A Head For A Harlot - continued 2



Mountainous crags stretched along the outskirts of the city of Belial; the riverbeds ran nearly dry, and only a few tributary waterfalls remained to conceal the rock shelters hollowed in the base of the cliff. The sharp outcroppings and ballistic trajectories of debris had over many years made the steep slopes almost impassable; so no man or woman ever tried to scale the mountainside to overlook the desolate canyon full of nothing but bloodthirsty thieves, ravenous wolves, and the vultures to feed on the carrion.
         However, one man did endure the vertical trek and stood alone at the highest peak of the cliff, dressed in a cotton, low-collar shirt; a smoky, single-breasted waistcoat; a white linen cravat; a charcoal, double-breasted frockcoat that covered the top half of his trousers held by leather straps; and a lavender rose boutonniere pinned to his right lapel. A cool wind brushed dirt through his feathery, silver hair that reached his neckline; and mud caked his jet black, laced ankle boots.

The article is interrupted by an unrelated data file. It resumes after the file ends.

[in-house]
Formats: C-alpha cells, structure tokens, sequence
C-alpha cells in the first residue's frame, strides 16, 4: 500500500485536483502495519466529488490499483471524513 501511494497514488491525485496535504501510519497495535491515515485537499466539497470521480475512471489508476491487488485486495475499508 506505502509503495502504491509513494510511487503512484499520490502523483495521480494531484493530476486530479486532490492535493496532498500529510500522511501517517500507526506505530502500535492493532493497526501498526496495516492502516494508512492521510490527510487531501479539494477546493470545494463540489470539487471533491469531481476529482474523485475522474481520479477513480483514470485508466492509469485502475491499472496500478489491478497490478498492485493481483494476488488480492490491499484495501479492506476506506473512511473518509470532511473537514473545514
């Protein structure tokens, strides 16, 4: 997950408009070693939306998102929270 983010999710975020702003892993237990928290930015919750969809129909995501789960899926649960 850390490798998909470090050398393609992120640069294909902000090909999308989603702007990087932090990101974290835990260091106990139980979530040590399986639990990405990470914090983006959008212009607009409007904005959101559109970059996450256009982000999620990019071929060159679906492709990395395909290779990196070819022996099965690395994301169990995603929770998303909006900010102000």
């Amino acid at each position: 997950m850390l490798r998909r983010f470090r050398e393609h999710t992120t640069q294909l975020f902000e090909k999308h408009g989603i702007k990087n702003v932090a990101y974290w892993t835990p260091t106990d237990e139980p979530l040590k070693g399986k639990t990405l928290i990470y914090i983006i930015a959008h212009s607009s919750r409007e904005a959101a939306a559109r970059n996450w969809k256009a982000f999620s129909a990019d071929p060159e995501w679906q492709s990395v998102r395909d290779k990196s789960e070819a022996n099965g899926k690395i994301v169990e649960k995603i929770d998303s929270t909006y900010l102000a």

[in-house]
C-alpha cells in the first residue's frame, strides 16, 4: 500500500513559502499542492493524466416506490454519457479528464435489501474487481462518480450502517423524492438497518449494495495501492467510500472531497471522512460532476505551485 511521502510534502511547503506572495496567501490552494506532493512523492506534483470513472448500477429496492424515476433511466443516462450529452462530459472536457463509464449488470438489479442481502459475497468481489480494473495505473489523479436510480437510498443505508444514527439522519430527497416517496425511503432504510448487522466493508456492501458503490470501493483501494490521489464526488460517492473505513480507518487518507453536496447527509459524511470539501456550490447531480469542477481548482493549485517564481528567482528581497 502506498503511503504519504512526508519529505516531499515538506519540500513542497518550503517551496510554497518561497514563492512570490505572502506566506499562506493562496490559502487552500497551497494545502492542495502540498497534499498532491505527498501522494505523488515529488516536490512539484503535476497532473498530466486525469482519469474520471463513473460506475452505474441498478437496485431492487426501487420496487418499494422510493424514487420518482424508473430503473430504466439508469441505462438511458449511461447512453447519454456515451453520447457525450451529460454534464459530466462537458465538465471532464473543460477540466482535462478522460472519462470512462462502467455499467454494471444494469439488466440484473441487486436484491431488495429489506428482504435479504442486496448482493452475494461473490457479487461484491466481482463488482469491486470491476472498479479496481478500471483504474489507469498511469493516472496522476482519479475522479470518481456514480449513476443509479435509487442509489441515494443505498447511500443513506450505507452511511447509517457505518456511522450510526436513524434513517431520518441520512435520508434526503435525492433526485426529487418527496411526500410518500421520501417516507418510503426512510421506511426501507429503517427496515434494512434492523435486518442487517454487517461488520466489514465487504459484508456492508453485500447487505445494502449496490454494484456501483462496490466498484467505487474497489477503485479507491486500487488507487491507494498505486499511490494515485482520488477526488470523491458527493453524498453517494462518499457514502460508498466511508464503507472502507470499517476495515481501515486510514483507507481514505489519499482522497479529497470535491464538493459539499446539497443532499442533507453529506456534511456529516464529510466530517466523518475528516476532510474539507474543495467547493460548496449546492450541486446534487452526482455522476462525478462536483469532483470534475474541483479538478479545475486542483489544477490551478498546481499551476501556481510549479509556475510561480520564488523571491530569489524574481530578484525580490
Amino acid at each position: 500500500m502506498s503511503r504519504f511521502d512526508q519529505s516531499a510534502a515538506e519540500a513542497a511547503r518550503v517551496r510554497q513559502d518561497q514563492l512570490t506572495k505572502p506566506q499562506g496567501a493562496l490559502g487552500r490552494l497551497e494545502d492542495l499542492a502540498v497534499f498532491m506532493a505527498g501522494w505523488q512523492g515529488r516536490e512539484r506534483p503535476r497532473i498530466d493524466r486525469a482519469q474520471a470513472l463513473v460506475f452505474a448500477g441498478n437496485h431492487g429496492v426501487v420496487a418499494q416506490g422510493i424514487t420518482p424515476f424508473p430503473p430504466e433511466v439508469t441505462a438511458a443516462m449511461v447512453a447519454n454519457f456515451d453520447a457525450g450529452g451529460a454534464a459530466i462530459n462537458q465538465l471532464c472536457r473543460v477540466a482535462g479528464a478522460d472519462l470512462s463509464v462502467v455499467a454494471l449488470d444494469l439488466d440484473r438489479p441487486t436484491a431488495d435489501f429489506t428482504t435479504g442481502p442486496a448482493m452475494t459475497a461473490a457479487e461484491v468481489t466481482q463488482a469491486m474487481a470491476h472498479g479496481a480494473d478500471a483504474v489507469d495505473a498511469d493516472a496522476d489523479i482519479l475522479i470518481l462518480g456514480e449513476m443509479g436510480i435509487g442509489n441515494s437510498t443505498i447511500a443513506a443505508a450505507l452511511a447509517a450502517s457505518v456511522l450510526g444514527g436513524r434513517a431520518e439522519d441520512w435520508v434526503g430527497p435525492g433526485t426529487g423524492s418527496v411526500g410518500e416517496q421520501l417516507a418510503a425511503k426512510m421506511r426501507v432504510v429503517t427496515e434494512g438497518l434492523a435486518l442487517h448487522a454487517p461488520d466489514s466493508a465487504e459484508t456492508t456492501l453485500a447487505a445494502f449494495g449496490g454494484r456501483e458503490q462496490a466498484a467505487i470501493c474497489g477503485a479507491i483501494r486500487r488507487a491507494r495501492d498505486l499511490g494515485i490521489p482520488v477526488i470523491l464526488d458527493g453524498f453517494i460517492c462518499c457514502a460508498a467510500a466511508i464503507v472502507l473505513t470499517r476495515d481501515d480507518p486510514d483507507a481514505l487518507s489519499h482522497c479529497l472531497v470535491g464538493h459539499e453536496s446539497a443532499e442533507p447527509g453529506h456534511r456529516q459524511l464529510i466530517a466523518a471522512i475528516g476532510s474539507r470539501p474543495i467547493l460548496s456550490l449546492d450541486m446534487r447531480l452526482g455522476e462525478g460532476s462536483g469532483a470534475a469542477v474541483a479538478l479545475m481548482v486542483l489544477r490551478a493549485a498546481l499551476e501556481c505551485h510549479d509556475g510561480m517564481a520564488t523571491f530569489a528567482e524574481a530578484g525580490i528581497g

The wool lining of his dark, sheepskin gauntlets warmly cushioned his hands—one reaching into his front waistcoat pocket to check his brass, stem-wind, hunter-case watch chained through a buttonhole and the other gripping a steel sword with only half a blade and the ricasso in which the two letters D and A were engraved. He closed the pocket watch whose cover was engraved with the name NERO, tucked it back in his waistcoat, and knelt on one knee before a small fieldstone bearing ancient runes along the edges and in the center the inscription DUKE; then he firmly shoved the broken sword up to the cross-guard into the dry soil as a funerary gift.
         “I’m sorry, Duke,” Nero said softly, “but I couldn’t find the other half.” He glanced at the billowing, viridian clouds enclosing around the distant city as a light mist drizzled across the canyon, followed by a bolt of lightning and a roll of thunder. “It hasn’t been the same without you; the city hasn’t been the same without you—something about the water and the air. Already six months have passed, and so much has changed . . . and yet nothing has; and the storms are growing. This was not the future you had for me, and this was not the future I had for you. Do the gods hear our prayers? Do the angels carry them? Do the demons steal them? Do the people offer them? If your spirit has crossed that great chasm, then send down the guardians of this city. Something is coming—I can feel it, but we need more time; we need divine providence. Otherwise, I fear that this imminent disturbance might just destroy this place for good.”
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